Already many of those problems that plagued the second season have manifested in the third. Gratuity has run amuck in the series and no matter what is going on, you can bet someone will be raped. Rape is such a commonplace event in so much fiction that it’s in danger of being socially mainstreamed. It’s quite unusual that the topic has gained so much attention and at such expense to the real victims of it.
What many such writers tend to forget is that the bombastic, the outlandish, and often the seemingly “offensive” are wholly detrimental to self. Writers who pursue the offensive route tend to applaud themselves for offending their audience, when the audience is actually offended the writer(s) stooped to such a condescending level. They don’t piss the audience off or “provoke thought,” so much as destroy the story. Shock is all too often a doubled-edged sword where your work is just as stereotyped and maligned as whomever or whatever you are attempting to offend. Shock eliminates tension, suspense, and precious momentum. They make your story unbelievable, implausible, and the key to fiction is sustaining belief.
Shock and gore desensitize your audience. They grow numb to it, so it is imperative to administer it cautiously. Either the story gets more shocking, more outlandish, and more improbable, or your attempts to “shock” will be nothing more than white noise. The audience will grow bored and any attempt to shift focus the meaty part of the plot will fall upon deaf ears. By that point, it’s just too late.
Certainly, many people take liberties with historical people and events to create new stories. Those liberties must be plausible.
For example, no witch has ever been burned in America. Ever. It’s never happened. America is one of the few nations in the world that can honestly say they’ve never burned witches. During the Salem witch trials, and anywhere else in America that suffered such community panic, “witches” were hanged. One unfortunate gentleman in Salem was pressed to death under rocks.
As a whole, alternative religions have always been embraced in some part of our nation. Jews fled the Inquisition to find safety and acceptance in the southern cities. Puritans established the northern colonies to escape their European oppressors. Mormons fled to Utah, where they flourished and prospered. Unfortunately, “snake-handlers” in Louisiana are about as believable as a dairy farmer in Mississippi (Secret Window, Stephen King).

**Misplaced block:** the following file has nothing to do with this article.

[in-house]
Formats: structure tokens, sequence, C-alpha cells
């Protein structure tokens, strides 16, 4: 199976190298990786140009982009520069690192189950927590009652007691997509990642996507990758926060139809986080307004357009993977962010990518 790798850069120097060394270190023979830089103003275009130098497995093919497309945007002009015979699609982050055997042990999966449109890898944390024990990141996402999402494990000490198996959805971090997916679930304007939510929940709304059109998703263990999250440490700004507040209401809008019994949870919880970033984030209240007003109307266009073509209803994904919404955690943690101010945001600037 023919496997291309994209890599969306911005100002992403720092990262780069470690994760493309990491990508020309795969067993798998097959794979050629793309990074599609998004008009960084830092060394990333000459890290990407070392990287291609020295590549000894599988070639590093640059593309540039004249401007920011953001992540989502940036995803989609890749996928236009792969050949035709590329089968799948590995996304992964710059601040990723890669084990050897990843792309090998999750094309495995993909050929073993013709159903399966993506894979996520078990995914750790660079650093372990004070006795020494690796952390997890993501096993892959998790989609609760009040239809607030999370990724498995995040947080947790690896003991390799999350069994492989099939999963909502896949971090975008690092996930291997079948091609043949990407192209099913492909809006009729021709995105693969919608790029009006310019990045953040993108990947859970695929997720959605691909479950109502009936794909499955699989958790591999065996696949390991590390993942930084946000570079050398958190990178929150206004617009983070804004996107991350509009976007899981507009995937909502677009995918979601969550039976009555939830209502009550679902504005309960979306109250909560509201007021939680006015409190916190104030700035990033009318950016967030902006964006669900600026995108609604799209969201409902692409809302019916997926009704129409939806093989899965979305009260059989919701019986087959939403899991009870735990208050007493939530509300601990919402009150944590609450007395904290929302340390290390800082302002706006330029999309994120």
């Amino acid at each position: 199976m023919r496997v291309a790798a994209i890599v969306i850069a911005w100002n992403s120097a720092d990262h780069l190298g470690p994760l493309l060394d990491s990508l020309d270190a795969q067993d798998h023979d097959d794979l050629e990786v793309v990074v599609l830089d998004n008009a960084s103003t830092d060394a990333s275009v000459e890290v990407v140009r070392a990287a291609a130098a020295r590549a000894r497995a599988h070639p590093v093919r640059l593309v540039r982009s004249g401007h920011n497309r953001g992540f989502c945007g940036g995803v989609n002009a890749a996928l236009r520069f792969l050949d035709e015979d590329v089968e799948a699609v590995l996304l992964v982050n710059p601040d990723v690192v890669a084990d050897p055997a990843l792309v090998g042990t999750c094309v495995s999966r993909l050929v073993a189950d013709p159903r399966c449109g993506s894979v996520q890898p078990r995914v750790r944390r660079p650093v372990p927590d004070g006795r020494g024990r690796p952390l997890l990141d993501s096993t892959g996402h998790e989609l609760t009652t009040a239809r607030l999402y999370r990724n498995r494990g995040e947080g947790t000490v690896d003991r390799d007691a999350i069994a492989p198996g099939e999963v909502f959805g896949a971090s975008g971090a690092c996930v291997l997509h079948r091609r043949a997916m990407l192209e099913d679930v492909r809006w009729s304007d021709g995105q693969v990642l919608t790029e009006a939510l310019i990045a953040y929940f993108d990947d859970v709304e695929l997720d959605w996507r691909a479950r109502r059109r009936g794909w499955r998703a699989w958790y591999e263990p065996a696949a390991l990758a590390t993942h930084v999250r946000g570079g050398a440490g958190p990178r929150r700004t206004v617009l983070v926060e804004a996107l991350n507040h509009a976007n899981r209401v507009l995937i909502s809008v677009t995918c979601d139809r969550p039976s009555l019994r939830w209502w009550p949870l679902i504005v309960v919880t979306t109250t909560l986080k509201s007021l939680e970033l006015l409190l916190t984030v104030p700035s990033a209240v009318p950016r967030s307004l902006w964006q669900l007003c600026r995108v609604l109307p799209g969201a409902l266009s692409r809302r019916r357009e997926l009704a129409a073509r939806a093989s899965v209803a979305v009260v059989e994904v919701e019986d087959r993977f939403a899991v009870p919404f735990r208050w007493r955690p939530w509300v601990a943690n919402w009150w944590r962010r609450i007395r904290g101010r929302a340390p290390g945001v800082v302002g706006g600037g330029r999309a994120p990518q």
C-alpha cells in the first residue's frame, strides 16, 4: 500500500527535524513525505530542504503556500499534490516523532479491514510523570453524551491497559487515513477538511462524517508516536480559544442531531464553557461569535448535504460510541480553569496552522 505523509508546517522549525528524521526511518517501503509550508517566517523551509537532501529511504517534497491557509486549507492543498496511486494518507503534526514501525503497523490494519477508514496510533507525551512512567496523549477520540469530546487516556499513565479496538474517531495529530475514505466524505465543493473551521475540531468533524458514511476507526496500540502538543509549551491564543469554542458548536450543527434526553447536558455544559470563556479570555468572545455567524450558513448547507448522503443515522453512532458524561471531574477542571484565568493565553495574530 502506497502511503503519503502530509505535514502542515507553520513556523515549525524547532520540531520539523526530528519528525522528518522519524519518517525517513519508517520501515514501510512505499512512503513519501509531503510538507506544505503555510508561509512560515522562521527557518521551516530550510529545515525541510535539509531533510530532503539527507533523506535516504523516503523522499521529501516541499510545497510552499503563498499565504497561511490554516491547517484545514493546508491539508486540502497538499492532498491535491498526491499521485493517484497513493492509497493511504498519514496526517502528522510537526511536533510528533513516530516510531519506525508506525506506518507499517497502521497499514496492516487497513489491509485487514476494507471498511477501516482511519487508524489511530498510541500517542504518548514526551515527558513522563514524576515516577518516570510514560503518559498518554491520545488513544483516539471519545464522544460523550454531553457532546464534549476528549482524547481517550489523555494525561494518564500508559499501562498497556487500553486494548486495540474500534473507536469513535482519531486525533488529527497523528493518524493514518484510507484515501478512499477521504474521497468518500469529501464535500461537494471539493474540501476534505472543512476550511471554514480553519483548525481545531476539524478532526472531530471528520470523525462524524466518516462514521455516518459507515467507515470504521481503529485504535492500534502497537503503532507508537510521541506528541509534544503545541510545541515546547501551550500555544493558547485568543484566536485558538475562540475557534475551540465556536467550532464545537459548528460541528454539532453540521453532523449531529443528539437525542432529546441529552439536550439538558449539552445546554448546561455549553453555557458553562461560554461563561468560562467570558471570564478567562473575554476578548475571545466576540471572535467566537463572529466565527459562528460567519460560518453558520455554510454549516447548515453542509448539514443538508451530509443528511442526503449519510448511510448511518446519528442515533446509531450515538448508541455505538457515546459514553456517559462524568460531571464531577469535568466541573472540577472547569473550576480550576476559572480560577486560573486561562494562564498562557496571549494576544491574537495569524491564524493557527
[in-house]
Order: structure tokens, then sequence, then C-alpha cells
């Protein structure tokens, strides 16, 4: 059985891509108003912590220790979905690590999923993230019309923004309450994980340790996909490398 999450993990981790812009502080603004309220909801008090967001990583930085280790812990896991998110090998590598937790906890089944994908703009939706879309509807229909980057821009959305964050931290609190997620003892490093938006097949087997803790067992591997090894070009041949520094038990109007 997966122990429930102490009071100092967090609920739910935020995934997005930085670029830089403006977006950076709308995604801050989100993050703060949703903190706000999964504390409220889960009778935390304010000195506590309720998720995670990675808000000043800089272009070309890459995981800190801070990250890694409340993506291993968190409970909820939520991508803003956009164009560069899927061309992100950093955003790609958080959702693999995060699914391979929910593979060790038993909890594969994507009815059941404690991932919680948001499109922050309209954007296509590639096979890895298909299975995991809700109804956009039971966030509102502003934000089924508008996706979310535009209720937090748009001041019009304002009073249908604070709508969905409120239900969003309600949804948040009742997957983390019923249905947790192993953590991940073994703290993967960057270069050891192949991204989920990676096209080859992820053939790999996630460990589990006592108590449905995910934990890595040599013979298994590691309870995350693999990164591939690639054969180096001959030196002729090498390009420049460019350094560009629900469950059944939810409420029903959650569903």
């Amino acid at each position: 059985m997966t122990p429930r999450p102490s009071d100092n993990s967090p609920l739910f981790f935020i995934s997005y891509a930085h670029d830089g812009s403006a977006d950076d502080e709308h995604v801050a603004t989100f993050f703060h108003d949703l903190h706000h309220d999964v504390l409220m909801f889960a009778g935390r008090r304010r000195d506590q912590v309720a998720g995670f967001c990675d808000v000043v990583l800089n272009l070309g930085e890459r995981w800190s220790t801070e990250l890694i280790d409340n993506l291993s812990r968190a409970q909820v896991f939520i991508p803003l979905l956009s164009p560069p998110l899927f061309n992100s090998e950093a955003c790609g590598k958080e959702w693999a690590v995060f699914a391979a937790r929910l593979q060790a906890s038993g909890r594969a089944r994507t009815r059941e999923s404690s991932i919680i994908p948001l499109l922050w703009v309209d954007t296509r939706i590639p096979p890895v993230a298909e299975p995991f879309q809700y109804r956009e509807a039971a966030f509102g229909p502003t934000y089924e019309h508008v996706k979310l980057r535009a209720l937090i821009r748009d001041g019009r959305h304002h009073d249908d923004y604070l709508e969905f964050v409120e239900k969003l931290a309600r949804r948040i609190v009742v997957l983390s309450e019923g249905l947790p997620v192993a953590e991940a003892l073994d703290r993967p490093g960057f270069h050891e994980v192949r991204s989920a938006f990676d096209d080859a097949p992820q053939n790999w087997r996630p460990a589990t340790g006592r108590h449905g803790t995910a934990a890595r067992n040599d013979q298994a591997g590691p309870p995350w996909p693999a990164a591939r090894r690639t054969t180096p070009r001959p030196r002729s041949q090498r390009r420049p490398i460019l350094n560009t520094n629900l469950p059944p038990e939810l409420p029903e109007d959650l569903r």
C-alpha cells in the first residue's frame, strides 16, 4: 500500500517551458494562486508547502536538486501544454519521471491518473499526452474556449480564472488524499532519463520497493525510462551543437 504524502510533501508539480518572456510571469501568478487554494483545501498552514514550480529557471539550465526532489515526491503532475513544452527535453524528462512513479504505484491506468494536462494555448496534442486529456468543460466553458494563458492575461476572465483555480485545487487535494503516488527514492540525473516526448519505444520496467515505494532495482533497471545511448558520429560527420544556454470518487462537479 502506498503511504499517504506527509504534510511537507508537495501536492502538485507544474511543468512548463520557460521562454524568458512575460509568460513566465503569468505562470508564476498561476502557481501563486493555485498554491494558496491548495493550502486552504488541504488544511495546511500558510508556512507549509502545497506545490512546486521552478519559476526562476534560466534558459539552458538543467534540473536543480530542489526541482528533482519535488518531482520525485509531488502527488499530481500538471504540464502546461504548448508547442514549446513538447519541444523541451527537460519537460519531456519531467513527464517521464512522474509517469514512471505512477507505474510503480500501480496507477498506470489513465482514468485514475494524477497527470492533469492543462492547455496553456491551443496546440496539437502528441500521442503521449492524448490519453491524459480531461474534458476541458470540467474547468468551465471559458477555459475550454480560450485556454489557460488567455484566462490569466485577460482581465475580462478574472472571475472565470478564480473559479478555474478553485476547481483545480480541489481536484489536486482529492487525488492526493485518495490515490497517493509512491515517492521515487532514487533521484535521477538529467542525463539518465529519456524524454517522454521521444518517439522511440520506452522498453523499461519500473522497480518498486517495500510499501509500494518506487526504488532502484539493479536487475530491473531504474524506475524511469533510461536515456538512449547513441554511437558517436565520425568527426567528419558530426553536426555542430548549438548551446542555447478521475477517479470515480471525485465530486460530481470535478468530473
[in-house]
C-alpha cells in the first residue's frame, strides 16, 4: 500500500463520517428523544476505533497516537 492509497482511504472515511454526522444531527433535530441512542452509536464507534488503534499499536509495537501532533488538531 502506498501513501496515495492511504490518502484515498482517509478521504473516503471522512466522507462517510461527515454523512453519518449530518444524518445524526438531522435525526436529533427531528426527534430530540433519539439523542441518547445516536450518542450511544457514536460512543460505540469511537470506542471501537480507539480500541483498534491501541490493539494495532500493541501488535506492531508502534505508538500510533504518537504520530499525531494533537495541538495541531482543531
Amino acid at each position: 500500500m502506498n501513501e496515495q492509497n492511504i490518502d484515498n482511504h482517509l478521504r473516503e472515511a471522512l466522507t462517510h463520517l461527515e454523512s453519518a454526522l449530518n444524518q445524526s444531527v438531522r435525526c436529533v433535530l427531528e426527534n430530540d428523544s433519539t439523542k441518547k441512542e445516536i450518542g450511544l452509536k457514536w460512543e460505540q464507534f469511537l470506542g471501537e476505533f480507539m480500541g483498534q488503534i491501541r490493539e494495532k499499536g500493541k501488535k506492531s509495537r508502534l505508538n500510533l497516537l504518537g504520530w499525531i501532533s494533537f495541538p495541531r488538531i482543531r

The “threat” identified is Christians, another well-worn, but still bigoted stereotype. Already, a suspected witch has been burned, which is lubricious no matter where you are in America. I do apologize, but even in the deepest, “darkest,” and most rural portions of the Appalachian Mountains, there are McDonalds, Wal-Marts, health departments, cell phones, cable television, and government offices. No one can burn anyone today. The rural shantytowns and remote cabin communities disappeared around the 1930s.
It will be interesting to see where the story goes this season, but it is incredibly disappointing that no more depth or substance was given in the premier. It’s tragic that a story with such possibilities must take a backseat so the writers can offend someone. It’s also disheartening that this season also appears to be using the same tired ploys as the second.
Technically, there’s no proof that Madam Lalaurie enacted the atrocities she’s credited with. It’s a good story, but the account of the horrors wasn’t actually documented until around 50 years after she fled New Orleans.
According to lore, Lalaurie had no motive for her brutality. She was simply evil. Judging by this version of history, her husband would most probably have been terrified of her, if he wasn’t an accomplice. Since he was a physician, it’s far more likely he was the actual mastermind. Lalaurie lost her slaves once due to maltreatment, but “concerned relatives” bought them at the auction and returned them to her.
Lalaurie had no affiliation with Marie Laveau. Laveau was a free person of color upon birth and, by the time she gained fame, was already a widow. Most of Laveau’s exploits are also undocumented and unproven.